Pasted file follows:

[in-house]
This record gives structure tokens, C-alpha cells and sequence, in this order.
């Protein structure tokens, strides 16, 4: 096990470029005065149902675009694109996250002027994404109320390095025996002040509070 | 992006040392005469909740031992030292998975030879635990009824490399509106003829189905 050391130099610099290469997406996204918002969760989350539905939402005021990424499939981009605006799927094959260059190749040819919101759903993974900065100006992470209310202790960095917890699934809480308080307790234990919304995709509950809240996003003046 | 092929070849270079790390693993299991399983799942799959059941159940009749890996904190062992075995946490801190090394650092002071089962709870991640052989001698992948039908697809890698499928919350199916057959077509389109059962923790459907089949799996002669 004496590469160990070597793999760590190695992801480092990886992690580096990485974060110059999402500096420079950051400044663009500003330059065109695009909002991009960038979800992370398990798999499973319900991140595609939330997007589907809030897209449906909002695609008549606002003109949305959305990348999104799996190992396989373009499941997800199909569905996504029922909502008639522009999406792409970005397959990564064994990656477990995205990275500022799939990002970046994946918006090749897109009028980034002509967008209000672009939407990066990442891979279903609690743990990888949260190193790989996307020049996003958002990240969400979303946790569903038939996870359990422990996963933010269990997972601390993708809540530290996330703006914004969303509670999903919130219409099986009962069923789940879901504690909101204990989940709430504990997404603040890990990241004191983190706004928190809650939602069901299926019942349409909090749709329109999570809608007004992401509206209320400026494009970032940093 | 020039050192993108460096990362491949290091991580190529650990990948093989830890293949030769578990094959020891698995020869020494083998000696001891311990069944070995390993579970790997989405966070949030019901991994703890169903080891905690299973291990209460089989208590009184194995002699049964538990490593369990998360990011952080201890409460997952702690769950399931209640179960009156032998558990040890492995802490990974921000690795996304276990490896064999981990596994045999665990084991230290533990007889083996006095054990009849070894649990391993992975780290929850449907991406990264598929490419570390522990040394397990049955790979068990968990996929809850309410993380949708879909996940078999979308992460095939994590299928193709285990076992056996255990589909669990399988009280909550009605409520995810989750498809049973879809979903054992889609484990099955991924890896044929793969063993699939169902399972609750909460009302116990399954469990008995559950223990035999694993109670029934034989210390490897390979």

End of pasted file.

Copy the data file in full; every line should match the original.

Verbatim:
[in-house]
This record gives structure tokens, C-alpha cells and sequence, in this order.
């Protein structure tokens, strides 16, 4: 096990470029005065149902675009694109996250002027994404109320390095025996002040509070 | 992006040392005469909740031992030292998975030879635990009824490399509106003829189905 050391130099610099290469997406996204918002969760989350539905939402005021990424499939981009605006799927094959260059190749040819919101759903993974900065100006992470209310202790960095917890699934809480308080307790234990919304995709509950809240996003003046 | 092929070849270079790390693993299991399983799942799959059941159940009749890996904190062992075995946490801190090394650092002071089962709870991640052989001698992948039908697809890698499928919350199916057959077509389109059962923790459907089949799996002669 004496590469160990070597793999760590190695992801480092990886992690580096990485974060110059999402500096420079950051400044663009500003330059065109695009909002991009960038979800992370398990798999499973319900991140595609939330997007589907809030897209449906909002695609008549606002003109949305959305990348999104799996190992396989373009499941997800199909569905996504029922909502008639522009999406792409970005397959990564064994990656477990995205990275500022799939990002970046994946918006090749897109009028980034002509967008209000672009939407990066990442891979279903609690743990990888949260190193790989996307020049996003958002990240969400979303946790569903038939996870359990422990996963933010269990997972601390993708809540530290996330703006914004969303509670999903919130219409099986009962069923789940879901504690909101204990989940709430504990997404603040890990990241004191983190706004928190809650939602069901299926019942349409909090749709329109999570809608007004992401509206209320400026494009970032940093 | 020039050192993108460096990362491949290091991580190529650990990948093989830890293949030769578990094959020891698995020869020494083998000696001891311990069944070995390993579970790997989405966070949030019901991994703890169903080891905690299973291990209460089989208590009184194995002699049964538990490593369990998360990011952080201890409460997952702690769950399931209640179960009156032998558990040890492995802490990974921000690795996304276990490896064999981990596994045999665990084991230290533990007889083996006095054990009849070894649990391993992975780290929850449907991406990264598929490419570390522990040394397990049955790979068990968990996929809850309410993380949708879909996940078999979308992460095939994590299928193709285990076992056996255990589909669990399988009280909550009605409520995810989750498809049973879809979903054992889609484990099955991924890896044929793969063993699939169902399972609750909460009302116990399954469990008995559950223990035999694993109670029934034989210390490897390979």